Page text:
With four children in tow, nursing school, and a growing business, Charlene Chapple is a busy woman. But no matter how hectic being a mother and student can get, she’s determined to keep making unique outfits for kids.
Chapple is the seamstress behind Haylani Apparel, which makes tuques, headbands, dresses, and rompers for kids. The name she gave her business is a combination of her daughters’ names: Hayden, Leilani and Dani (her fourth child was born this past October).
It all started in March 2015 out of a need to make items for her own children, given Yellowknife’s limited supply.
“I was trying to find clothes in town that I liked for my own daughters, which is hard, and I always ended up having to order online, so I thought maybe I should try and make it,” says Chapple.
With few sewing skills at that point, Chapple went to her aunt, who’s a sewer and beader, for help. Her aunt taught her the basics of sewing and Chapple took it from there.
The mother posted photos of her first romper online, which gained the attention of her friends and soon, many others.
“In the beginning, I was taking orders by writing it down in my notebook,” she says. “Eventually I couldn’t keep up and opened a website and it’s been pretty busy ever since.”
She’s not kidding. Chapple will notify customers when her website is up, but closes it to the public shortly after. That’s because, as a one-person company, she often gets more orders than she can make. Those items vary from bibs with hockey sticks on it, to striped and floral tuques, complete with a fuzzy pompom at the top. Not to mention her favourite item to make–the romper.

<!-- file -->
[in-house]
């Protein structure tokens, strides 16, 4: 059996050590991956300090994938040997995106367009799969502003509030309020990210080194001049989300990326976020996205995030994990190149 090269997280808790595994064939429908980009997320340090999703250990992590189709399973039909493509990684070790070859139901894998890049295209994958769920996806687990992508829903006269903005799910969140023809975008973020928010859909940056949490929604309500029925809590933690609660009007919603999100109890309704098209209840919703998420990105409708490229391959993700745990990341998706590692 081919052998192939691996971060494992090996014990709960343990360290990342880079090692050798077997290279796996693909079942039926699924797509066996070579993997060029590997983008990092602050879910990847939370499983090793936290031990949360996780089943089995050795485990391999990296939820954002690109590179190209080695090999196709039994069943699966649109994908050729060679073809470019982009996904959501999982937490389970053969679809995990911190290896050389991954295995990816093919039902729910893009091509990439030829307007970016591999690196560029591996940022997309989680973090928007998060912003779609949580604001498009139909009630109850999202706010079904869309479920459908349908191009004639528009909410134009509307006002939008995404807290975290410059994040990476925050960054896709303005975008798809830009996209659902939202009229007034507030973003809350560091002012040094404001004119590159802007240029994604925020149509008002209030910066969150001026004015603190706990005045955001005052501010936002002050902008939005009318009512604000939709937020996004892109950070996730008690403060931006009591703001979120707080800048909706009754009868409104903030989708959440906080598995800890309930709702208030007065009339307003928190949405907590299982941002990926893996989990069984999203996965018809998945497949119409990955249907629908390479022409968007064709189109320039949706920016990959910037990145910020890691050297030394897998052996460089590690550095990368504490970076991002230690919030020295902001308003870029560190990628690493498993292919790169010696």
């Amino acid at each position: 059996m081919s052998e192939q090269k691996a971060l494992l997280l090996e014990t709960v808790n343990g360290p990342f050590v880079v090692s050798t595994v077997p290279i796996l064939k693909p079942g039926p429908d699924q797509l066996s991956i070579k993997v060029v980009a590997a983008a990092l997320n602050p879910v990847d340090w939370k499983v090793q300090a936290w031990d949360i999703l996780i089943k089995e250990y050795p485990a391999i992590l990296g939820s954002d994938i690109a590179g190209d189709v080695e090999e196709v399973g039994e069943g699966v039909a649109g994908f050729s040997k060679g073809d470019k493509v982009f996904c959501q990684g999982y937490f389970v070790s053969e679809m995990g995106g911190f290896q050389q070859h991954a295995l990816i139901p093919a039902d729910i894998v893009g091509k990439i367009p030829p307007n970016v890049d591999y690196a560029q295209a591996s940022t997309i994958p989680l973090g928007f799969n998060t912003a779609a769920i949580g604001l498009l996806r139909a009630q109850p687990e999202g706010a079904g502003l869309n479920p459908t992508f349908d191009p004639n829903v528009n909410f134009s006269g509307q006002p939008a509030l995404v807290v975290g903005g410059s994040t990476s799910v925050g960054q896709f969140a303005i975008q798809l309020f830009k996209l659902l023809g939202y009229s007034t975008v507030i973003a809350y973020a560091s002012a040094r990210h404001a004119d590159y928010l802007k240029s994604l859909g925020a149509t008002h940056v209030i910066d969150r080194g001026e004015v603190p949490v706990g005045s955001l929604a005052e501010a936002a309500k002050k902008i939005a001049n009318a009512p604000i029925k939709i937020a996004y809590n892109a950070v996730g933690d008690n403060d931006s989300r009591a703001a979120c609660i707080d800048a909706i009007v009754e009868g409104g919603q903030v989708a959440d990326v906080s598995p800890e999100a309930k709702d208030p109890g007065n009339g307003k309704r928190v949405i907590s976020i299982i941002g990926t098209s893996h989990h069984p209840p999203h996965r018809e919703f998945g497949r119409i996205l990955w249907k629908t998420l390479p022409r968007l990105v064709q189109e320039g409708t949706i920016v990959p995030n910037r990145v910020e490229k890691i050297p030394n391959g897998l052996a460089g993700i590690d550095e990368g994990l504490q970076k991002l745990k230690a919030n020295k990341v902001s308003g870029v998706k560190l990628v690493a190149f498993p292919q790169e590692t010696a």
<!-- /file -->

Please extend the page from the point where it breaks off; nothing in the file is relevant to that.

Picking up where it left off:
“Rompers are a big thing because they’re easy to get on and off of the kids when I change diapers. They can run around and do anything in rompers without being constricted.”
And seeing how her children can run around in them freely is her main point of inspiration. It’s because of her eldest daughter’s love of hockey and her middle child’s love of all things feminine that inspires Chapple to create hockey and floral prints, among other things. Her Metis background also acts as inspiration as she makes rompers with the words “Mini Metis” printed across them.
And while this designer has become an expert at juggling school, motherhood and sewing, making clothing for adults is more than she can take on.
“I had lot of people ask if I would do adult rompers, but I don’t know if I could,” she says. “I like how quickly I can whip up kids’ rompers and beanies.”
She mentions that each hat takes about five minutes to put together.
So, unfortunately, adults won’t be able to find full-grown sizes of Chattle’s cute creations. But if there’s a little one in your life, you’ll definitely want to dress them up in these designs.
Chapple is taking part in a few winter markets this year, including Yellowknife Makers Market, from now until November 23.